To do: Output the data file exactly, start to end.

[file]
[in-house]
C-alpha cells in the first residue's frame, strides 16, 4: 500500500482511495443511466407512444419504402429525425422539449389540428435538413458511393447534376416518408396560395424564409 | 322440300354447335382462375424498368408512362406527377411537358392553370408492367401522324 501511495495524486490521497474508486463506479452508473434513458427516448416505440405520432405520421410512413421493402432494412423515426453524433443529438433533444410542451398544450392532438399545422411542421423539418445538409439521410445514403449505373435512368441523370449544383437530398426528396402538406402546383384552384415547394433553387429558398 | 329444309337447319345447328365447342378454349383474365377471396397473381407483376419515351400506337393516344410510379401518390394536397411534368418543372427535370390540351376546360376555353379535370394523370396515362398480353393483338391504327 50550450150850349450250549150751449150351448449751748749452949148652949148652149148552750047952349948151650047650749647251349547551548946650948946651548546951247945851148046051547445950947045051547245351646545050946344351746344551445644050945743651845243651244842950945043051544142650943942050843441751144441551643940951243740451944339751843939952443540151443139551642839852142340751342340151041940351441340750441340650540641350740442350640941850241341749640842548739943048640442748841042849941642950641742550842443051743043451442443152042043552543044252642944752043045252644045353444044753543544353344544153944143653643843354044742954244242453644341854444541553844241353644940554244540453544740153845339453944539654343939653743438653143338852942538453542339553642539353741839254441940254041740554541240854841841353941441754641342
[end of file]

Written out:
[in-house]
C-alpha cells in the first residue's frame, strides 16, 4: 500500500482511495443511466407512444419504402429525425422539449389540428435538413458511393447534376416518408396560395424564409 | 322440300354447335382462375424498368408512362406527377411537358392553370408492367401522324 501511495495524486490521497474508486463506479452508473434513458427516448416505440405520432405520421410512413421493402432494412423515426453524433443529438433533444410542451398544450392532438399545422411542421423539418445538409439521410445514403449505373435512368441523370449544383437530398426528396402538406402546383384552384415547394433553387429558398 | 329444309337447319345447328365447342378454349383474365377471396397473381407483376419515351400506337393516344410510379401518390394536397411534368418543372427535370390540351376546360376555353379535370394523370396515362398480353393483338391504327 50550450150850349450250549150751449150351448449751748749452949148652949148652149148552750047952349948151650047650749647251349547551548946650948946651548546951247945851148046051547445950947045051547245351646545050946344351746344551445644050945743651845243651244842950945043051544142650943942050843441751144441551643940951243740451944339751843939952443540151443139551642839852142340751342340151041940351441340750441340650540641350740442350640941850241341749640842548739943048640442748841042849941642950641742550842443051743043451442443152042043552543044252642944752043045252644045353444044753543544353344544153944143653643843354044742954244242453644341854444541553844241353644940554244540453544740153845339453944539654343939653743438653143338852942538453542339553642539353741839254441940254041740554541240854841841353941441754641342